“Our founders thanked the Almighty and humbly sought His wisdom and blessing. May we always live by that same trust, and may God continue to watch over and bless the United States of America.”
“On Thanksgiving Day, we acknowledge that all of these things and life itself, come from Almighty God.” — George W. Bush, 2003-2004

“NOW, THEREFORE, I, DONALD J. TRUMP, President of the United States of America, by virtue of the authority vested in me by the Constitution and the laws of the United States, do hereby proclaim Thursday, November 22, 2018, as a National Day of Thanksgiving. I encourage all Americans to gather, in homes and places of worship, to offer a prayer of thanks to God for our many blessings.” — Donald Trump, 2018

2017 School Shooting Survivor to Discuss Hope and Healing at Faith Community Church

| Community | November 27, 2019

For Saugus and the wider community of Santa Clarita, Nov. 14th will be an anniversary of the horrific incident that took place at Saugus High School. The sights, sounds and feelings students experienced while one of their peers opened fire on campus will remain with them for the rest of their lives. To help the community heal and grow from this, Faith Community Church will be hosting the Fear is a Liar event on Saturday, Dec. 7, from 6 to 8 p.m. at 24620 Meadowridge Dr., Santa Clarita. This free event will feature guest speaker Logan Cole, who survived a shooting at his Ohio high school in 2017.

“We are excited to bring Logan here to our valley because he has personally experienced the effects of a school shooting,” says Pastor Steve Jackson. “While all of us can, and should, minister to those who are hurting as a result of the Saugus High School shooting, we believe Logan’s perspective will be uniquely beneficial to students and families alike.”

On Jan. 20, 2017, after being shot twice and breaking his front teeth, Logan Cole refused to shoot his assailant when offered his gun. In court, Logan Cole was able to express forgiveness to the shooter. Today, Cole is a sophomore at Cedarville University and attributes his ability to forgive to Jesus Christ, who he says forgave him first. He frequently speaks about his experience and encourages people to live without fear. Cole continues to live with over 100 lead pellets in his body, but he does not allow that day in 2017 to define him.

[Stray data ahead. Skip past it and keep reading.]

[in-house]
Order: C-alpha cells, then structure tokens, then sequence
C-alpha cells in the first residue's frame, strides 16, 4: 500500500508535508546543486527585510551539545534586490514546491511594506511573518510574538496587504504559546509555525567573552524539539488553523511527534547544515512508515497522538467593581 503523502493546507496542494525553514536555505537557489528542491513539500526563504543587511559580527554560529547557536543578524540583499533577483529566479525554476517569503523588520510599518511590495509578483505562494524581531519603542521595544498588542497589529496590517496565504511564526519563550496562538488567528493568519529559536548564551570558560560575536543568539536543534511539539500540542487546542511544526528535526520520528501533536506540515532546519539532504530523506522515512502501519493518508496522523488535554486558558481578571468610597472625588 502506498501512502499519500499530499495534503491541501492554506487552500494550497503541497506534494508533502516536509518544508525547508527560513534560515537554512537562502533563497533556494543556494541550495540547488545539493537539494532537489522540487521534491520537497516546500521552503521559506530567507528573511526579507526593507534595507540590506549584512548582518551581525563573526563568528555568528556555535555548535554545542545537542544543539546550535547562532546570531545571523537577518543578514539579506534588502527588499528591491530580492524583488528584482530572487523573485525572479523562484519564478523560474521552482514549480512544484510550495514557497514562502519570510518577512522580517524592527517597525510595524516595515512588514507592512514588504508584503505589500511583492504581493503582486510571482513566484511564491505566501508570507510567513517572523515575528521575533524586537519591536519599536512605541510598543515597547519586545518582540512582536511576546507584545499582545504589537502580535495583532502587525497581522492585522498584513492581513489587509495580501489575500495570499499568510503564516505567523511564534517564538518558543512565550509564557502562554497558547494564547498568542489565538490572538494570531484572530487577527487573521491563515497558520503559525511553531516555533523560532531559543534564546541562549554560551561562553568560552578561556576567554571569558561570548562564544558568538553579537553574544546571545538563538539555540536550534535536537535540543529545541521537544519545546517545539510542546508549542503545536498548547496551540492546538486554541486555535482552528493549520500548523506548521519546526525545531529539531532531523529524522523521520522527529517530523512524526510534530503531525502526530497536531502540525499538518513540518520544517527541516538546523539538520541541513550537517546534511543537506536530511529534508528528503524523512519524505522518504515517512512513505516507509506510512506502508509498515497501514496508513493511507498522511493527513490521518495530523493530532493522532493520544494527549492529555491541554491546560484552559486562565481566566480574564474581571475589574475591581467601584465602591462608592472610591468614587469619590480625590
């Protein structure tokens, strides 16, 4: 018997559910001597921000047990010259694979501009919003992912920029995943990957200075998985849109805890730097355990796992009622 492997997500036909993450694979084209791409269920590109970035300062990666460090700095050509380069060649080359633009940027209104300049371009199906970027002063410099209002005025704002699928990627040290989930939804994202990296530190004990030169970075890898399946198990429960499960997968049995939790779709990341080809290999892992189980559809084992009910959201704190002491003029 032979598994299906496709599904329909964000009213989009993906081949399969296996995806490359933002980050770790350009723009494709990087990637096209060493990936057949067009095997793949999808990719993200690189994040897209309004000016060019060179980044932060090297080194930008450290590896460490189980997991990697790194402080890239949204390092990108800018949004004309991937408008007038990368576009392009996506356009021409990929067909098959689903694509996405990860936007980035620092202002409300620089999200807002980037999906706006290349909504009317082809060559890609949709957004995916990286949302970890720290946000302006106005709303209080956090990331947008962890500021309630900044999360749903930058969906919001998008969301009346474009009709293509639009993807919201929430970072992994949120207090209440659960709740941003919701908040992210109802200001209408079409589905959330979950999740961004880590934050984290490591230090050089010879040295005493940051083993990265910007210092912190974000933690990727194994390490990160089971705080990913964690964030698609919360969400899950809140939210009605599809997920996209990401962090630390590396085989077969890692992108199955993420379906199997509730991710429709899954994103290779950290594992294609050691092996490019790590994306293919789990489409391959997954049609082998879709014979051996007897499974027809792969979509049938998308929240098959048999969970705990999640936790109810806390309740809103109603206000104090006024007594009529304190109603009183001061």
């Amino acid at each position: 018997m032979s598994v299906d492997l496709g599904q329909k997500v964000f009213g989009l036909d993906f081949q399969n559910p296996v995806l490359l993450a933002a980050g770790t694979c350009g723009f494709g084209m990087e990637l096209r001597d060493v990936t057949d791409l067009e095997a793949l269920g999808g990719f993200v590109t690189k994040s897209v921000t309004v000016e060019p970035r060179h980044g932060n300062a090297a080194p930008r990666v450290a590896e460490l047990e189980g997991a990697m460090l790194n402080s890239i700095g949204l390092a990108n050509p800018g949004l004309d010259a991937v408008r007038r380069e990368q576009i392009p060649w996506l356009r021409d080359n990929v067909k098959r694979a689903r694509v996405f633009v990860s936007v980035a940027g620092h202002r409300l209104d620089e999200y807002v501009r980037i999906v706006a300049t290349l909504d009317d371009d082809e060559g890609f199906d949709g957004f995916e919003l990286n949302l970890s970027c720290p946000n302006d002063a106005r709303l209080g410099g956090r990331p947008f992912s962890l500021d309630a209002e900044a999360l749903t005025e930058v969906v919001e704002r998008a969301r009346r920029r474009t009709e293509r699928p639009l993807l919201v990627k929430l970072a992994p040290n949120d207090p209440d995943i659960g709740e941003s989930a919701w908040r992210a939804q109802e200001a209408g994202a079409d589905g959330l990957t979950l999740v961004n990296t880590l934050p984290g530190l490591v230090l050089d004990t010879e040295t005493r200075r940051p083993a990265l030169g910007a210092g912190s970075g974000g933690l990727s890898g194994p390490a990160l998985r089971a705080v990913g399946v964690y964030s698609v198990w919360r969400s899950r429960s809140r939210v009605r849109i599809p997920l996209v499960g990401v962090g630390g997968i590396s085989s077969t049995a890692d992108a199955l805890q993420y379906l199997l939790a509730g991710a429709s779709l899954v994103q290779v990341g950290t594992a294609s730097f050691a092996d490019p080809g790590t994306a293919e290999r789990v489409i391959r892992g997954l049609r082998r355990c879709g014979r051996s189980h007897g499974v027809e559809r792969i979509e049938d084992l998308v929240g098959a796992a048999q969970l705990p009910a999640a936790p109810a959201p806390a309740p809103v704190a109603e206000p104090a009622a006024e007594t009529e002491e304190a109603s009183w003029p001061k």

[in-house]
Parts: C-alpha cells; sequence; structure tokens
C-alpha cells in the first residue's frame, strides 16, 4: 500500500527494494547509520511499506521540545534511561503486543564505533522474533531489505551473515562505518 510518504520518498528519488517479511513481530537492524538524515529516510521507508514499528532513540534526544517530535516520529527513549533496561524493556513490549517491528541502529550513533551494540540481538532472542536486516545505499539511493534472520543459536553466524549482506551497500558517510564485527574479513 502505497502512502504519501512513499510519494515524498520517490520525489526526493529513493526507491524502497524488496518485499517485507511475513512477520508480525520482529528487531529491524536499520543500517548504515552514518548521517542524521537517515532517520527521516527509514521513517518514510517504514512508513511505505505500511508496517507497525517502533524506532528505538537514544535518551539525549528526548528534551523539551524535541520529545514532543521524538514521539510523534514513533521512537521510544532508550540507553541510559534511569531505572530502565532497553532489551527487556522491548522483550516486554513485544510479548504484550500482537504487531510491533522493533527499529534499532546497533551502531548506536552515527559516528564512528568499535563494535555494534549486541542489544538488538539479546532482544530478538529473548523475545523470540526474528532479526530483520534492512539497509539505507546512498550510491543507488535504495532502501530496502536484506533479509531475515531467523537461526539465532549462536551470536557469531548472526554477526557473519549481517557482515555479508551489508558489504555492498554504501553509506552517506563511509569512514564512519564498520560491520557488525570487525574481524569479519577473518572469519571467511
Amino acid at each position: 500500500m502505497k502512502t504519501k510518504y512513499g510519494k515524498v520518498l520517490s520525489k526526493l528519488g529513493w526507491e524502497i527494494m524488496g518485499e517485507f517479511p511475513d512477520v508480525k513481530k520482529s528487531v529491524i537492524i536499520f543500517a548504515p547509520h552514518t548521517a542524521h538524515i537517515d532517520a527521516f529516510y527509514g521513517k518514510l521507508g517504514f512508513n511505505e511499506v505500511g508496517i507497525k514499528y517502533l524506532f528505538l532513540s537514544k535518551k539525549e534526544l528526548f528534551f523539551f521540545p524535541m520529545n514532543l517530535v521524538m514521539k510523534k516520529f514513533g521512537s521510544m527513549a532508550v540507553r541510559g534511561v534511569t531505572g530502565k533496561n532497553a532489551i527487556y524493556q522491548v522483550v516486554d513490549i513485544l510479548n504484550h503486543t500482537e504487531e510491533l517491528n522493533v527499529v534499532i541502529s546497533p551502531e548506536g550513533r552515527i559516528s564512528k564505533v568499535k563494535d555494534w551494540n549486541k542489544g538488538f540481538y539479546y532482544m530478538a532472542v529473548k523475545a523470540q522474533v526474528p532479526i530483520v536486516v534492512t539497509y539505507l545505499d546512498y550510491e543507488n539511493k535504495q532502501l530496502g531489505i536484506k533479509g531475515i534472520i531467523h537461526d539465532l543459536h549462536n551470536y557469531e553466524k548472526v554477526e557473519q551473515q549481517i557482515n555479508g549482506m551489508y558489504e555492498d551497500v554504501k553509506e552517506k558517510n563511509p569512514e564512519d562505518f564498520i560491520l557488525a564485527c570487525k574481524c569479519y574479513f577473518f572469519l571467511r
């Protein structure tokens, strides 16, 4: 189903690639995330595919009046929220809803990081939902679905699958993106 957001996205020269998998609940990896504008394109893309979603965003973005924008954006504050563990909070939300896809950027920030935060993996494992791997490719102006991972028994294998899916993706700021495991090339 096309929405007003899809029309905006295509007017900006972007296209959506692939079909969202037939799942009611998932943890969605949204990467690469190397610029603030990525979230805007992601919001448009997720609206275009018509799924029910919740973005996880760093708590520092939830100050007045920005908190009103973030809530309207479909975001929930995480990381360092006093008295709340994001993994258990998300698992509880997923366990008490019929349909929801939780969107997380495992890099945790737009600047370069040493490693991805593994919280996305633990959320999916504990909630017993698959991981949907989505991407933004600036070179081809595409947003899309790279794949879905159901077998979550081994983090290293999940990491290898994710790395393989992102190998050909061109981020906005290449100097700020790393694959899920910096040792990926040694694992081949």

“What happened at Saugus has left a lot of people, especially students, feeling helpless,” says Youth Pastor Jared Kingsley. “It’s our hope that the folks who hear Logan’s story will find a true source of hope and encouragement.”

In addition to Logan Cole’s message, attendees can expect a question and answer session with Jared Kingsley and a time of music. Those interested in learning more about the Fear is a Liar event can do so at faithcommunitychurch.com.

Faith Community Church has been in existence for over 30 years, and currently has more than 300 families who are part of the congregation.

It’s Getting a Bit “Chili” in the SCV

| Community | November 22, 2019

Preparations are underway for the 8th annual SCV Charity Chili Cook-off, and organizers are looking for sponsors and chili cooker contestants. The event will take place at 6 p.m. on St. Patrick’s Day (Tuesday, March 17, 2020) at The Hyatt Regency in Valencia. Forty entrants will share their favorite chili recipes for a chance to be crowned a winner. The fee to enter the chili contest is $125. Prizes will be awarded to the top three chilis in the people’s choice and judges’ choice categories.

Each year, event proceeds benefit a local nonprofit organization. Funds raised through the 2020 cook-off will go to FeedSCV. FeedSCV was founded in 2015, but had its roots planted well before that. Local foodies, after coming together through social media, decided to put their collective efforts towards helping others. After organizing several events benefitting local non-profits, co-founders Scott Ervin and Todd Wilson recognized there was a need that others weren’t meeting, and so they started FeedSCV to fill that hole.

The proceeds raised will help FeedSCV’s weekend backpack program, Ready to Learn. The program currently serves the Newhall School District. It provides meals for kids identified as being in need by the district’s social services. Some of these students are classified as homeless, which can include kids staying with relatives or living with parents in cars, RVs or similar circumstances. Each Friday, the kids get to take home a backpack filled with shelf-stable, single-serving meals for the weekend: three meals per day and a few snacks as well. Volunteers acquire the food, stuff the backpacks and deliver them to the schools each week. Currently, the program is nearing capacity, and the additional funds will allow increased capacity, both in terms of food and access to a larger assembly site.

Attendees of the cook-off will get to taste 40 chilis, vote for their favorite in the people’s choice portion of the contest and enjoy live entertainment, dancing, a cash bar, silent and live auctions and a 50/50 opportunity drawing.

The event begins at 6 p.m., and general admission is $25 online until Feb. 14. After Feb. 14, tickets will be $30. A limited number of advance-purchase VIP tickets are available for $65, and these include early entry at 5:30 p.m., one drink ticket, VIP area access, VIP parking, swag bag, souvenir glass and VIP hors d’oeuvres.